A recent analysis reveals that the largest for-profit facilities maintain staffing levels nearly one-third lower than non-profit and government-owned nursing homes, resulting in a significantly lower quality of care.
The study, led by the University of California San Francisco (UCSF), looked at the relationship between staffing and quality of care at the ten largest for-profit nursing home chains.
“Poor quality of care is endemic in many nursing homes, but we found that the most serious problems occur in the largest for-profit chains”, said lead author Charlene Harrington, RN, PhD, professor emeritus of sociology and nursing at the UCSF School of Nursing. “The Top ten chains have a strategy of keeping labor costs low to increase profits. They are not making quality a priority”.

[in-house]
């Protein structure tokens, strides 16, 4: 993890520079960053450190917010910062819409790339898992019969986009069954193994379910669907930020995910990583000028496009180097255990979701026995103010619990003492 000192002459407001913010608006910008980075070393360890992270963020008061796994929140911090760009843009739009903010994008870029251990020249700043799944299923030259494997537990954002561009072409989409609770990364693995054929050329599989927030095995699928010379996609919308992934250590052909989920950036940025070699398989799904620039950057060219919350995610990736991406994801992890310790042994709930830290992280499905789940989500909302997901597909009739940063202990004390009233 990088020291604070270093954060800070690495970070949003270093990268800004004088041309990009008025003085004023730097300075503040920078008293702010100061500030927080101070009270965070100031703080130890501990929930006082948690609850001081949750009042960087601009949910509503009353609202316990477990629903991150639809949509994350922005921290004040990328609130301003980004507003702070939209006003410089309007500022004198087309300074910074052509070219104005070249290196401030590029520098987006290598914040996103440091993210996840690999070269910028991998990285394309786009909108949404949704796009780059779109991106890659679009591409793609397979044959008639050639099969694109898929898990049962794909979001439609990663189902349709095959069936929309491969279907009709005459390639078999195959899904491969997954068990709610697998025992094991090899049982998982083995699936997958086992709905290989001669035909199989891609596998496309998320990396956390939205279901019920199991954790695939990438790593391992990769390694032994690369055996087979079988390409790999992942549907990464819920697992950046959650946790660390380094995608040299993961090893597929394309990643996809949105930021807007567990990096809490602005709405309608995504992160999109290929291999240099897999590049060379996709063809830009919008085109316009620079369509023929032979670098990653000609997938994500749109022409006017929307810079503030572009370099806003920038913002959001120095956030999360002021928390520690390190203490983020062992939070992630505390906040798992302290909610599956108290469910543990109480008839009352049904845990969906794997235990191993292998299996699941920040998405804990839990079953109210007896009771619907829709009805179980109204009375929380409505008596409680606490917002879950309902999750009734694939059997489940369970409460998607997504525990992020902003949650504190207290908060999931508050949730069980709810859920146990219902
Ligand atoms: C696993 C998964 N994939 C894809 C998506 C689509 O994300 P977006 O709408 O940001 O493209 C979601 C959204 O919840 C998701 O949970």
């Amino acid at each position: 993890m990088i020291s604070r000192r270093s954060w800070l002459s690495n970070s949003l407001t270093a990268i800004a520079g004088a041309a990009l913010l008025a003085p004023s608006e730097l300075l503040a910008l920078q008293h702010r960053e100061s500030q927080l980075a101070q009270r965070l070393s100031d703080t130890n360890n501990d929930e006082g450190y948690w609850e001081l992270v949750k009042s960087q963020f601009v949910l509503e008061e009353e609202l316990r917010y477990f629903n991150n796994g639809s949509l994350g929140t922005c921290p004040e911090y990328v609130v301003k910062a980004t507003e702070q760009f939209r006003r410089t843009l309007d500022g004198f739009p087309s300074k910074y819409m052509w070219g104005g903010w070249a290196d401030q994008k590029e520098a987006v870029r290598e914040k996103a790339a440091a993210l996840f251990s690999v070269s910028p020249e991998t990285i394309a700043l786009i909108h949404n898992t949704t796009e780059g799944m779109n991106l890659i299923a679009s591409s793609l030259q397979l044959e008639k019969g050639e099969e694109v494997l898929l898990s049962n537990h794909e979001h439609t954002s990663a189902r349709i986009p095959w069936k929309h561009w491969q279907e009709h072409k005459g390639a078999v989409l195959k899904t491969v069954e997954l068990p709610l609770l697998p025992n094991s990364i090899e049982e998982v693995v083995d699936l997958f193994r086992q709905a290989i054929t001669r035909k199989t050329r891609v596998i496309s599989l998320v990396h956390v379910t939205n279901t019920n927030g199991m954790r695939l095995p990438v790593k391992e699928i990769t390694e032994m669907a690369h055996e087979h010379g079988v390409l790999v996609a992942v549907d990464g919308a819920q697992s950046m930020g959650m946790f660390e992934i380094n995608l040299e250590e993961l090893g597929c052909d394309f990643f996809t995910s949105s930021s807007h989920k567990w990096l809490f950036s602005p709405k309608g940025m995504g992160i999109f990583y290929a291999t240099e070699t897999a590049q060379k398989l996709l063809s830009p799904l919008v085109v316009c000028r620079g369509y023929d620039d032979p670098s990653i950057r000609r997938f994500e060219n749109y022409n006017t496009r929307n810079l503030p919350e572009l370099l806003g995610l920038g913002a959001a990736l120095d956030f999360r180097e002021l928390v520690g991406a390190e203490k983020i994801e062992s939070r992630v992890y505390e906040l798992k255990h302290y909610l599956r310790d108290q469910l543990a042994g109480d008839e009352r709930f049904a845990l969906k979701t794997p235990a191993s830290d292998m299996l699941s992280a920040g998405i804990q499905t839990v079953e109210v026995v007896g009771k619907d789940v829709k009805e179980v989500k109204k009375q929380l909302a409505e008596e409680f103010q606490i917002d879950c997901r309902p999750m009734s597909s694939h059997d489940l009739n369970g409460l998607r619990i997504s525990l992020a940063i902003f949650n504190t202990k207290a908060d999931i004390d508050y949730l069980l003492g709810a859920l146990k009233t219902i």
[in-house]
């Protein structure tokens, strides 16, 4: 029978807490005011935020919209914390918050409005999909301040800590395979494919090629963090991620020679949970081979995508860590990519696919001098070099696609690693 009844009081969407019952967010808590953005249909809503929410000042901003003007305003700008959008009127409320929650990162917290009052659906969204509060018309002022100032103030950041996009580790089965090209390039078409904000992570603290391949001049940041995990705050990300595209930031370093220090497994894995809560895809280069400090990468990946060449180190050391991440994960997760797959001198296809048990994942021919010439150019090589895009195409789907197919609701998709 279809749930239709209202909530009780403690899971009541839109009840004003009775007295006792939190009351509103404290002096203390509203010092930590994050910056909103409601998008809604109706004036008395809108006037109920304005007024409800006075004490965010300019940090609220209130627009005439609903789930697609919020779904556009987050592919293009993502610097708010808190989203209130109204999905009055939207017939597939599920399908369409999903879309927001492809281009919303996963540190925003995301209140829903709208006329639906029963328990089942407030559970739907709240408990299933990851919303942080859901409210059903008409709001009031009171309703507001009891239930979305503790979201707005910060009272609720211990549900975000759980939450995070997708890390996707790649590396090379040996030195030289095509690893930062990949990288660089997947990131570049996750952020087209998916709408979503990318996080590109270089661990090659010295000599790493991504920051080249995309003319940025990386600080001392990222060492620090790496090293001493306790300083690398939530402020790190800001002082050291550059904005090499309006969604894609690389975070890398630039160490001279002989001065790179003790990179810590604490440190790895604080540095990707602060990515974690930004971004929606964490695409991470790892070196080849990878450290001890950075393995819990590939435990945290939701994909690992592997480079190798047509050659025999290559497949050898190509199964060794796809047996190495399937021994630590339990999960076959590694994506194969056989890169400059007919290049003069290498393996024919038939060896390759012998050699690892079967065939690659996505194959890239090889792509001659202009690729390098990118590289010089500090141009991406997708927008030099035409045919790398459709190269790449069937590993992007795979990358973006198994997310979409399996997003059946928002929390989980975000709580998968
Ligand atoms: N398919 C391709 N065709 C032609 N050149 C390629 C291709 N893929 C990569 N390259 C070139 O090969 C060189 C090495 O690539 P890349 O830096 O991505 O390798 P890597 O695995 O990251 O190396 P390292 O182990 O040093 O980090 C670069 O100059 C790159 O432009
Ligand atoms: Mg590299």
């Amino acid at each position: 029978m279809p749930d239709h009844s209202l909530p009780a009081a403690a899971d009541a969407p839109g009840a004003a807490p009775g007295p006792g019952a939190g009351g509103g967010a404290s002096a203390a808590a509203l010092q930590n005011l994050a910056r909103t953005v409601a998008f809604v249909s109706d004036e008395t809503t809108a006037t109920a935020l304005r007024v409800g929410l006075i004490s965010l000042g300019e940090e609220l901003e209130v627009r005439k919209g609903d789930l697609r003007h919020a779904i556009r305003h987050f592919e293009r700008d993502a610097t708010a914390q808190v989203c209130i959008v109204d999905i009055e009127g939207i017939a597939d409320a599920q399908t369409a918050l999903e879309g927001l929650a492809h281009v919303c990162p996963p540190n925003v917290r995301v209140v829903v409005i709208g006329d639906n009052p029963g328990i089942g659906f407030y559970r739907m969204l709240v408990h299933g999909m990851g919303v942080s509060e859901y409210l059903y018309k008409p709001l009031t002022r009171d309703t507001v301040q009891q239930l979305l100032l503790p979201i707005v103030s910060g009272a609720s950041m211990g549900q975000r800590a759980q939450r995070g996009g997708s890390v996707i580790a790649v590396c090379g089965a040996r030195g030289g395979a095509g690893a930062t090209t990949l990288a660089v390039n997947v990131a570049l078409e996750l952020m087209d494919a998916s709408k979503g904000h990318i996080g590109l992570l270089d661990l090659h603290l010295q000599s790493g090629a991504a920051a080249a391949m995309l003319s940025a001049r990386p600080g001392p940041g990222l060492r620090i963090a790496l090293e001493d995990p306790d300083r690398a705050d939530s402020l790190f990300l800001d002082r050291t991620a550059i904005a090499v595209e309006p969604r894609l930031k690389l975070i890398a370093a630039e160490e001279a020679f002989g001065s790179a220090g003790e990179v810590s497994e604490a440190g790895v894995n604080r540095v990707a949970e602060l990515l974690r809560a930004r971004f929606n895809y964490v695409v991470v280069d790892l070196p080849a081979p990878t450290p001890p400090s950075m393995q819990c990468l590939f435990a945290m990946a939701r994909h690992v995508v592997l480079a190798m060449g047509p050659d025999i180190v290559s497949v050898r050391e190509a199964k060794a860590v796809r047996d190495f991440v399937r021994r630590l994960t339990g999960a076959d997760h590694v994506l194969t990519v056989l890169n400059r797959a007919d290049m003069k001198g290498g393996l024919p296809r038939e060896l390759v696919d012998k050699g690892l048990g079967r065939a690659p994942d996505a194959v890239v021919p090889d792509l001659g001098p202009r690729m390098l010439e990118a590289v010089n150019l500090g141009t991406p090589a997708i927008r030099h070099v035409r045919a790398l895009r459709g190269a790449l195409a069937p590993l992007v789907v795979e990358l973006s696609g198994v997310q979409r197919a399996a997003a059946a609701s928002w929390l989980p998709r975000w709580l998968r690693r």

Although the top chains had the sickest residents, their total nursing hours were 30 percent lower than non-profit and government nursing homes, the UCSF study found. Moreover, the major chains were well below the national average for registered nurse and total nurse staffing, and below the minimum nurse staffing recommended by experts.
According to the study, the ten largest for-profit chains were cited for 36 percent more deficiencies and 41 percent more serious deficiencies than the best facilities. Deficiencies include failure to prevent pressure sores, resident weight loss, falls, infections, resident mistreatment, poor sanitary conditions and other problems that could seriously harm residents.